(H, L, NN, S) Humanism; 3 curse words; brief female nudity; and, subtle and rebuffed lesbianism.
SALMONBERRIES is a well-made, low-budget movie which reveals the healing power of friendship as two lonely women, different in outlook, culture and sexual orientation, develop a deep, interpersonal relationship. Set in a remote northwestern Alaskan village, the movie focuses on the unlikely relationship between a wild, uncultured Eskimo youth who works in the local mine, and a reclusive, cultured East German expatriate who works as the local librarian.
In the film SALMONBERRIES, director Percy Adlon lyrically transports the viewer into the world of off-beat characters and their austere environment. Set in a remote Alaskan village, the movie focuses on the relationship between Kotzebue, a wild Eskimo girl who pretends to be a man and works in the mine, and Roswitha, a cultured East German expatriate who works as the local librarian. An orphan, Kotzebue develops a crush on Roswitha. In a moving scene on the winter ice, Roswitha tells the story of how her husband was killed when they tried to escape Communism and how her brother was the only one who knew of their plan. Kotzebue buys two-round trip tickets to Germany so that Roswitha can go back and be reconciled to her brother. While in a hotel room, Kotzebue confesses her love for Roswitha, but Roswitha rejects Kotzebue’s explicit advances and tells Kotzebue she just wants them to remain friends.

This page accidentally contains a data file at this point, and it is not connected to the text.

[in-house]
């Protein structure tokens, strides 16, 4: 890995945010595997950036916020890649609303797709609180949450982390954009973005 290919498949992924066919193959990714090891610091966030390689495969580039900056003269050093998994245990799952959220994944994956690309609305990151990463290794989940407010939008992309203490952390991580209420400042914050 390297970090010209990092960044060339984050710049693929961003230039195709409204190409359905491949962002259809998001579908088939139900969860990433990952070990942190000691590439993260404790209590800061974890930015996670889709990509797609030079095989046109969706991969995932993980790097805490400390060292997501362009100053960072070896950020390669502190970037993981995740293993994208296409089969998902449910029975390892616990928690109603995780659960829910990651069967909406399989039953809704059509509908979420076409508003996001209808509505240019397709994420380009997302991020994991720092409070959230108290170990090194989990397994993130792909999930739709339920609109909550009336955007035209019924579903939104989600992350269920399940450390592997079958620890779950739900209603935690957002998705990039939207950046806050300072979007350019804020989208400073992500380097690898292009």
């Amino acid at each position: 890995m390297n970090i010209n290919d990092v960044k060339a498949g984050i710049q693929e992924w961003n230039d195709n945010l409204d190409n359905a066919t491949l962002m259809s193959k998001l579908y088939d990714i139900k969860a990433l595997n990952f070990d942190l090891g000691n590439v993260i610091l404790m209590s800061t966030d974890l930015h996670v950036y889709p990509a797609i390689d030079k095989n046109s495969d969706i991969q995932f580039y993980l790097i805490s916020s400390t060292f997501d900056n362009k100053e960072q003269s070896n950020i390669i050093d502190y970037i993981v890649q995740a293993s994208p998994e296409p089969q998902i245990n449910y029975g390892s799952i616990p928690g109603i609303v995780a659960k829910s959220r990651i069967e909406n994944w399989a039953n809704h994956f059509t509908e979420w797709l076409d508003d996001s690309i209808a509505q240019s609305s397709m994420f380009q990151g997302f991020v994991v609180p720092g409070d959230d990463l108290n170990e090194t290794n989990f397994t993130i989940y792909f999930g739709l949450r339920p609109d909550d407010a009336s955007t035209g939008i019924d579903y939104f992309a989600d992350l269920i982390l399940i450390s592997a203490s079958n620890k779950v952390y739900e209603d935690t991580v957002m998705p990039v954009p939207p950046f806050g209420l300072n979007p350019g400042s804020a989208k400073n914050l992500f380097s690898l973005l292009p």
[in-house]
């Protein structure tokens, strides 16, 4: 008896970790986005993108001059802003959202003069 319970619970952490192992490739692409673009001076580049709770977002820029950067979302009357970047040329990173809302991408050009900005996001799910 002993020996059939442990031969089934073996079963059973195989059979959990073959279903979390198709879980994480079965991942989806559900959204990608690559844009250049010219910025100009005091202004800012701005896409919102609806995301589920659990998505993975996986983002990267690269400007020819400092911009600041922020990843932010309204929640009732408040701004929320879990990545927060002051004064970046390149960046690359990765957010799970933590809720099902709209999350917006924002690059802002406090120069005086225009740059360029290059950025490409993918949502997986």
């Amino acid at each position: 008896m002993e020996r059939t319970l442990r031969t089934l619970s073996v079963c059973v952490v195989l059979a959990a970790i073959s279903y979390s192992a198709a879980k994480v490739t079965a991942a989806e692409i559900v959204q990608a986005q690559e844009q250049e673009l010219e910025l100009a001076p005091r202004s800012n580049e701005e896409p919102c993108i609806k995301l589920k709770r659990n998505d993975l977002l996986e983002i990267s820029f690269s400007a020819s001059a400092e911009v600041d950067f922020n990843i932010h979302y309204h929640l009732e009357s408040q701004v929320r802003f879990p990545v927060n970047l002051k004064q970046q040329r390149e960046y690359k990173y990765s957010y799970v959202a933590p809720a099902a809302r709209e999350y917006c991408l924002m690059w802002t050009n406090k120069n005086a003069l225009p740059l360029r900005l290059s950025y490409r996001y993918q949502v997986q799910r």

Fraught with available light cinematography, SALMONBERRIES is that rare film which creates a deep sense of organically connected place. Almost devoid of plot, the film does illustrate a good lesson in the healing power of love–especially when it does not take the easy way out in a sexually consummated love between the main characters.